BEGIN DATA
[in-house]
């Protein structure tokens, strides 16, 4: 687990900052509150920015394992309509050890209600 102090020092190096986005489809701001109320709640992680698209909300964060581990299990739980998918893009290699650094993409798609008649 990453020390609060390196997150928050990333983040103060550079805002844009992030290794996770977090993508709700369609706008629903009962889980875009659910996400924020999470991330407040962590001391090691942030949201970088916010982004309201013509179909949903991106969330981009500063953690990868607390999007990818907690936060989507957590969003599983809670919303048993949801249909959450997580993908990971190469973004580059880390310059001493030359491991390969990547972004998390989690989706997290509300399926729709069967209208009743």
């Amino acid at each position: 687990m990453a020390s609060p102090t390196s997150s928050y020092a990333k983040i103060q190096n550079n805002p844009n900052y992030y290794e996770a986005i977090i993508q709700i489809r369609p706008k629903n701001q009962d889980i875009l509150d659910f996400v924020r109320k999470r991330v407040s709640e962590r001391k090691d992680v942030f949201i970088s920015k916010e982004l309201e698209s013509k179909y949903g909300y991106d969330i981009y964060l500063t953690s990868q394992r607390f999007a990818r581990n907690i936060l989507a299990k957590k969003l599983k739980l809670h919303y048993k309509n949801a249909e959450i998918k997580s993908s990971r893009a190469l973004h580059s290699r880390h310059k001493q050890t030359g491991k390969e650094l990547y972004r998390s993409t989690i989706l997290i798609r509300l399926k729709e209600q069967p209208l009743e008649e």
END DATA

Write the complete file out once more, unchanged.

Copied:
[in-house]
């Protein structure tokens, strides 16, 4: 687990900052509150920015394992309509050890209600 102090020092190096986005489809701001109320709640992680698209909300964060581990299990739980998918893009290699650094993409798609008649 990453020390609060390196997150928050990333983040103060550079805002844009992030290794996770977090993508709700369609706008629903009962889980875009659910996400924020999470991330407040962590001391090691942030949201970088916010982004309201013509179909949903991106969330981009500063953690990868607390999007990818907690936060989507957590969003599983809670919303048993949801249909959450997580993908990971190469973004580059880390310059001493030359491991390969990547972004998390989690989706997290509300399926729709069967209208009743």
């Amino acid at each position: 687990m990453a020390s609060p102090t390196s997150s928050y020092a990333k983040i103060q190096n550079n805002p844009n900052y992030y290794e996770a986005i977090i993508q709700i489809r369609p706008k629903n701001q009962d889980i875009l509150d659910f996400v924020r109320k999470r991330v407040s709640e962590r001391k090691d992680v942030f949201i970088s920015k916010e982004l309201e698209s013509k179909y949903g909300y991106d969330i981009y964060l500063t953690s990868q394992r607390f999007a990818r581990n907690i936060l989507a299990k957590k969003l599983k739980l809670h919303y048993k309509n949801a249909e959450i998918k997580s993908s990971r893009a190469l973004h580059s290699r880390h310059k001493q050890t030359g491991k390969e650094l990547y972004r998390s993409t989690i989706l997290i798609r509300l399926k729709e209600q069967p209208l009743e008649e």